Plaintiff subsequently amended his motion to include "additional relevant facts." Plaintiff asserted that defendant "violated our parenting schedule" on Wednesday, November 25, 2009, when she "signed both children out of school and drove them to [Virginia]." Plaintiff asked the court to sanction defendant "for making unilateral changes" to the parenting schedule "and for failing to cooperate with the recommendations of the Parenting coordinator." Plaintiff's certification included the following:
So it is clear to the Court, my parenting week of 11/22/09--11/29/09 was cut short by the Defendant such that I had our children only from Sunday evening 11/22/09 through Wednesday morning 11/25/09 when they left for school, with no notice as to what the Defendant planned to do other than what the children told me might happen. It cannot be in the best interests of the children to not be able to count on their parenting schedule, such that they are at the whim of the Defendant taking them out of school early during my parenting week to satisfy her own needs. The children need stability and consistency, which they can count on from me.. . . .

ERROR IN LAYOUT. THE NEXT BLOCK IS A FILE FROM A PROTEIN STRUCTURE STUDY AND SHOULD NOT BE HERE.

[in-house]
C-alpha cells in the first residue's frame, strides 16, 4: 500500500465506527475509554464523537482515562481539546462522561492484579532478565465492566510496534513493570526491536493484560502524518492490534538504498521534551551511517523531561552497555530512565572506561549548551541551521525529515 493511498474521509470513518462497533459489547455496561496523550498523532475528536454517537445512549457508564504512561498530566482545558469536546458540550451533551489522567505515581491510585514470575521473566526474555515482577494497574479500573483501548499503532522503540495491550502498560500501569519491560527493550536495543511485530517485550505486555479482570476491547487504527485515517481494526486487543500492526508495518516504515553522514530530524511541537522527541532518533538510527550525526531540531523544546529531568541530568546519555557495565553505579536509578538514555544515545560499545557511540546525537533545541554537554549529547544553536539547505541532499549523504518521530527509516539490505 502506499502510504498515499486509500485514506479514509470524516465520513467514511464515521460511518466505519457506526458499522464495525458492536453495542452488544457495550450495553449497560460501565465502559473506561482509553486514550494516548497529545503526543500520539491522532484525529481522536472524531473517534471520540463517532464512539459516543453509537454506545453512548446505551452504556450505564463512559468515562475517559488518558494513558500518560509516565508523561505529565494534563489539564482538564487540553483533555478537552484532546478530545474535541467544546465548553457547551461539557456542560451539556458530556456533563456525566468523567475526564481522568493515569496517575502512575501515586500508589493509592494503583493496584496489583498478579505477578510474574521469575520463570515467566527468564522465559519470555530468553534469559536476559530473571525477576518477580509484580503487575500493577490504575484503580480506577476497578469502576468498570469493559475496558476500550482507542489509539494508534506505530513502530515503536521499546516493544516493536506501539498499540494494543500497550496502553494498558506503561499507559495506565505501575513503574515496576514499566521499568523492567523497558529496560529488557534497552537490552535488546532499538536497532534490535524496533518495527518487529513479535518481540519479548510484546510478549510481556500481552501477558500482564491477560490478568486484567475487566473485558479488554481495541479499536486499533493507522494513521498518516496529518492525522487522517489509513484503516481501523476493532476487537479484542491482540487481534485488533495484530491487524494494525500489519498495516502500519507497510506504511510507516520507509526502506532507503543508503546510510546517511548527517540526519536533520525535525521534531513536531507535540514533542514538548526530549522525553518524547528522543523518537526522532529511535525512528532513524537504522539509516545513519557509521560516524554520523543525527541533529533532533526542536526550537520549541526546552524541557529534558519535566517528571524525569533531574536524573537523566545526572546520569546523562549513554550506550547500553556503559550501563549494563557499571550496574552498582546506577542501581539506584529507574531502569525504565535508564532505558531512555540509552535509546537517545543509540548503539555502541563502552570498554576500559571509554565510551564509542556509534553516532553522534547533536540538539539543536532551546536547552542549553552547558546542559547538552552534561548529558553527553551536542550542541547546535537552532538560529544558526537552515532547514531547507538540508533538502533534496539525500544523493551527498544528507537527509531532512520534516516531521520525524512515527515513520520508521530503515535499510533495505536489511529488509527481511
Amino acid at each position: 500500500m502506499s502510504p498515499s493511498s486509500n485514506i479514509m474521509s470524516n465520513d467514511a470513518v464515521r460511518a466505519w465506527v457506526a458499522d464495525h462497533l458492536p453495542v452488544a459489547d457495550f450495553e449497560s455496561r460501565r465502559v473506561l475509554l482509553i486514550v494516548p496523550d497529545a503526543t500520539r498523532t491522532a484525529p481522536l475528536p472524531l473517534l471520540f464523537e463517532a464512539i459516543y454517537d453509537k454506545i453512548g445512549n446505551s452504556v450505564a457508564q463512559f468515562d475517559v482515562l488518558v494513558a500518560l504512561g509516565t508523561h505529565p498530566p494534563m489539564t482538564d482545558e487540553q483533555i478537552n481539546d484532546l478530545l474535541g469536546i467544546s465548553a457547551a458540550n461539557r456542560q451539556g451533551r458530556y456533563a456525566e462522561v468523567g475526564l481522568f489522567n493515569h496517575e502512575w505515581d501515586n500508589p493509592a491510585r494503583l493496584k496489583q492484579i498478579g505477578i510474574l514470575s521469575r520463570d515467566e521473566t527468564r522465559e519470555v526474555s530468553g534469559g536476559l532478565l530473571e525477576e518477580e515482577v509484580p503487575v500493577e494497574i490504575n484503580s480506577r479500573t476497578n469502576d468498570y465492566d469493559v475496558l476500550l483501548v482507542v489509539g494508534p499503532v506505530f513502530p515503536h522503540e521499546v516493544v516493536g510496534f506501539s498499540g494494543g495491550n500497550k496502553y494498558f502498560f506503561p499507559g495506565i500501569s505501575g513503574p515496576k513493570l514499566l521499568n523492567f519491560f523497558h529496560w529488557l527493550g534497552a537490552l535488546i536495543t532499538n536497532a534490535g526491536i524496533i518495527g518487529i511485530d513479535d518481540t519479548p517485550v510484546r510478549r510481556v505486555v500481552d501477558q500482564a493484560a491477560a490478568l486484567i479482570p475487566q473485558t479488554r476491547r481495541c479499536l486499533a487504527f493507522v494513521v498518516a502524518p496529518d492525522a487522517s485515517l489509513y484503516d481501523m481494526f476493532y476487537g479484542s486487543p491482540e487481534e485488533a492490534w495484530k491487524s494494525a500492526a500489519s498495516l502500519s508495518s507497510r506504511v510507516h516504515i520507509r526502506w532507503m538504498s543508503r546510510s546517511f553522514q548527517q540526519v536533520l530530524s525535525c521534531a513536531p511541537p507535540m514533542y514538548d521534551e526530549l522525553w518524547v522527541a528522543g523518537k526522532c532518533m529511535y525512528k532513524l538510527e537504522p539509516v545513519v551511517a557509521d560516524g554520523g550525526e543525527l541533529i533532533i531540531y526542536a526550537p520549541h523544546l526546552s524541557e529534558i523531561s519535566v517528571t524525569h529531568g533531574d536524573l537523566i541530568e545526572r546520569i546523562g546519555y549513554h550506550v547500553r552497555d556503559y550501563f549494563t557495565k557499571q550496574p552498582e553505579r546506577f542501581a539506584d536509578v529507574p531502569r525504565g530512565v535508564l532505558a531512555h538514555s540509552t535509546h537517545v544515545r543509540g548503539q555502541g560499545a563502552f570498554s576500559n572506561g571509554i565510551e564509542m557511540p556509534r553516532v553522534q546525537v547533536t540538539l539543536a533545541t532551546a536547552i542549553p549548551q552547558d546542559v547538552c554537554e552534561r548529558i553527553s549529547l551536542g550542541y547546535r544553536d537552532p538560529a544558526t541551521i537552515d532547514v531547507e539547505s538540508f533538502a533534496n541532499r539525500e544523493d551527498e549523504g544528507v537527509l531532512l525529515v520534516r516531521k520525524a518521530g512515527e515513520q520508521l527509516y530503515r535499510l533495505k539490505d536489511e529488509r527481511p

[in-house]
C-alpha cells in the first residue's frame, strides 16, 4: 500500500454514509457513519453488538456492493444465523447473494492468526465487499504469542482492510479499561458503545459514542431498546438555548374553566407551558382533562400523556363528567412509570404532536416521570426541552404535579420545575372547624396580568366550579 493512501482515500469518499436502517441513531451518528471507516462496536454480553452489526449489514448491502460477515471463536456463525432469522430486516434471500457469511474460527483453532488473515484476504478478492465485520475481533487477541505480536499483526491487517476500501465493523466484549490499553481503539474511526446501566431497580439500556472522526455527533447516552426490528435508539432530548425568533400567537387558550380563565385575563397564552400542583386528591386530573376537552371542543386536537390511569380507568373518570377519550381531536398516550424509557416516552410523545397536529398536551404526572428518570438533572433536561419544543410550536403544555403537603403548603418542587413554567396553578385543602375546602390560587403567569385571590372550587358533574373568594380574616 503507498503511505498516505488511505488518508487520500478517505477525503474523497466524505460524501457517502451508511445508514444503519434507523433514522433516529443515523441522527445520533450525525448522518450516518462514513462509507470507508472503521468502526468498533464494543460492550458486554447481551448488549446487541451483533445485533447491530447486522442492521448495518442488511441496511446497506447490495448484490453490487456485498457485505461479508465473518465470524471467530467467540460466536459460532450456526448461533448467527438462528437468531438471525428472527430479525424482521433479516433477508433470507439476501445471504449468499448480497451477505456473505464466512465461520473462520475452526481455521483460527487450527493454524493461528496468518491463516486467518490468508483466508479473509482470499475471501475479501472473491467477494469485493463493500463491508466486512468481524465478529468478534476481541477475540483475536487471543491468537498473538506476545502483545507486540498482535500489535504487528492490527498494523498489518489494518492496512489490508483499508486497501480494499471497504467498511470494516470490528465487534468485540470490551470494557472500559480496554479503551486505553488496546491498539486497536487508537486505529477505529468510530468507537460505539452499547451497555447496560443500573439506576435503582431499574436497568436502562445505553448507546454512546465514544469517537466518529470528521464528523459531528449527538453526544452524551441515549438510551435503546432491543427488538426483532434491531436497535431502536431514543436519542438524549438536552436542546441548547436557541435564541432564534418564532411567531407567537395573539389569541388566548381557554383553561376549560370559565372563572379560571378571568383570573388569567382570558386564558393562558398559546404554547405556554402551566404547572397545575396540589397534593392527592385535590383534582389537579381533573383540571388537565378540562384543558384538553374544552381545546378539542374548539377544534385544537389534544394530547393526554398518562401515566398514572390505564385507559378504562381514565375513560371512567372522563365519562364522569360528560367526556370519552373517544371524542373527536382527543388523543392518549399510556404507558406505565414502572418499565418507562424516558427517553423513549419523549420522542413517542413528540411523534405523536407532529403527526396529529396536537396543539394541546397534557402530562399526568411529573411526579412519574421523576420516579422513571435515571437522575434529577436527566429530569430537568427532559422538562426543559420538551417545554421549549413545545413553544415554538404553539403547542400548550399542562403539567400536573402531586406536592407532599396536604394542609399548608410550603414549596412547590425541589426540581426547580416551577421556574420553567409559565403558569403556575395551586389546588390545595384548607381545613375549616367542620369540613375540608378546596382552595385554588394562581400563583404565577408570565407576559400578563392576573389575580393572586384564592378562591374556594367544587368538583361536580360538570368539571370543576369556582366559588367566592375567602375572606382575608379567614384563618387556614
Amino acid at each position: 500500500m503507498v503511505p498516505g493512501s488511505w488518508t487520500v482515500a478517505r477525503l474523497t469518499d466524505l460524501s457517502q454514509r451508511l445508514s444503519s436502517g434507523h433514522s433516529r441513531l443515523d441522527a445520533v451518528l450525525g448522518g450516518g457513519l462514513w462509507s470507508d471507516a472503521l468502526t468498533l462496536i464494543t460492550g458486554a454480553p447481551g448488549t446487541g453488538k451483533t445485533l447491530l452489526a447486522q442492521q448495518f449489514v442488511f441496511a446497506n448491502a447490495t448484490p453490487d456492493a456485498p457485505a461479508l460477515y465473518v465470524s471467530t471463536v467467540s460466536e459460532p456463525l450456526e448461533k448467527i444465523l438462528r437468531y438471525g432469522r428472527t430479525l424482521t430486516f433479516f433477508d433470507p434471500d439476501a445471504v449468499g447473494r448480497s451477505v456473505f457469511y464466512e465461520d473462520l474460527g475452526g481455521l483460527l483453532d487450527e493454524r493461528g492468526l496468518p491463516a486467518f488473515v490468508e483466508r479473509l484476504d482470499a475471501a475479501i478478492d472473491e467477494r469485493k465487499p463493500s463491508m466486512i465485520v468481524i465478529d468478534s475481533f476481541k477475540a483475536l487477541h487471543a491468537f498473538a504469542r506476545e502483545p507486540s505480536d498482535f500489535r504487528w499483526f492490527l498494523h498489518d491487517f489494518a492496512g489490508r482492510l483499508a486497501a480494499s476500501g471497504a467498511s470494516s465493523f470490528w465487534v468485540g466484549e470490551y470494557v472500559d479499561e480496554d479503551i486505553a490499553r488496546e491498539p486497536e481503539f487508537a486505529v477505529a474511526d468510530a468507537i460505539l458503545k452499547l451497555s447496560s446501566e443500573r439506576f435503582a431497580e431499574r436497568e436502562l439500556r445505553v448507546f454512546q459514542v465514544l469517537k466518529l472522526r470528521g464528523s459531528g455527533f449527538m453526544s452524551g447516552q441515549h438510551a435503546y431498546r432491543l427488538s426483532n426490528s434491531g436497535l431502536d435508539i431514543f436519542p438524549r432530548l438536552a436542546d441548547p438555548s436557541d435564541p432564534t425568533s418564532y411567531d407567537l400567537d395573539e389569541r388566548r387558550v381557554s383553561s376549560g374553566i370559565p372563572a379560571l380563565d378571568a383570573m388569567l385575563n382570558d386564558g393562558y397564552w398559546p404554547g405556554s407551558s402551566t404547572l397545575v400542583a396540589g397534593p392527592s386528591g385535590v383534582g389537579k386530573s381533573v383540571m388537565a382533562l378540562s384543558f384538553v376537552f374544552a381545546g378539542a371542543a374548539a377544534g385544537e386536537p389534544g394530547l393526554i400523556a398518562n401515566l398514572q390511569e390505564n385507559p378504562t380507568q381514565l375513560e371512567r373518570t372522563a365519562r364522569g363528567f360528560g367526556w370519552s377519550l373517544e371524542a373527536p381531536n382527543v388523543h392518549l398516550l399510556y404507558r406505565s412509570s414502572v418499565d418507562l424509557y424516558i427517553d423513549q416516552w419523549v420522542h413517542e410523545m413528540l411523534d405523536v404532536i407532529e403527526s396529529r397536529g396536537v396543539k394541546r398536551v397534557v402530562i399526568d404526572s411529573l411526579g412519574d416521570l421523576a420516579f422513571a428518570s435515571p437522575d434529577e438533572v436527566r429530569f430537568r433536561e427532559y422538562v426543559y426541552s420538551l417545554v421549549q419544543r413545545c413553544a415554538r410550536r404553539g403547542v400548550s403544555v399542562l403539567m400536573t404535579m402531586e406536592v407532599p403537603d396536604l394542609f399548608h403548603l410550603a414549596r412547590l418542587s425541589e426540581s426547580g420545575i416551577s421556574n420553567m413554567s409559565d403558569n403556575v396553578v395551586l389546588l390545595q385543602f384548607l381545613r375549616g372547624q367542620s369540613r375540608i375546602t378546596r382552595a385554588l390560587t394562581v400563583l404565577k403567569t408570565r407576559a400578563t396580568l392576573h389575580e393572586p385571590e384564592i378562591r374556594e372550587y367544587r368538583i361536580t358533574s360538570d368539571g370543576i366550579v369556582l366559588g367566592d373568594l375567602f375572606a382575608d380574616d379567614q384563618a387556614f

As the court is aware, the Defendant maintains homes in both Hampton, VA and in South Brunswick, NJ. . . . The Defendant spends most non-parenting weeks (i.e. every other week) in VA. . . . This is her choice and should not affect her parenting time in NJ every other week; however, when she shows a pattern of violating court Orders, of taking our children out of state when it is not her parenting time, and of refusing to communicate with me regarding her departure date/time and her return date/time for her trips out of state, it is a cause for concern and is very troubling to everyone involved, especially our children.
In her reply certification, defendant stated that plaintiff's motion was "moot" because she had sent the document he requested "directly to the passport office." Defendant also claimed that plaintiff was not "flexible or cooperative which makes co-parenting extremely difficult," and she alleged that the parent coordinator was not effective because she "has become too close to Plaintiff." In addition, defendant stated that plaintiff's motion "should be dismissed for lack of jurisdiction," and she asked the court to replace the parent coordinator with someone who "would be more effective and beneficial to the children."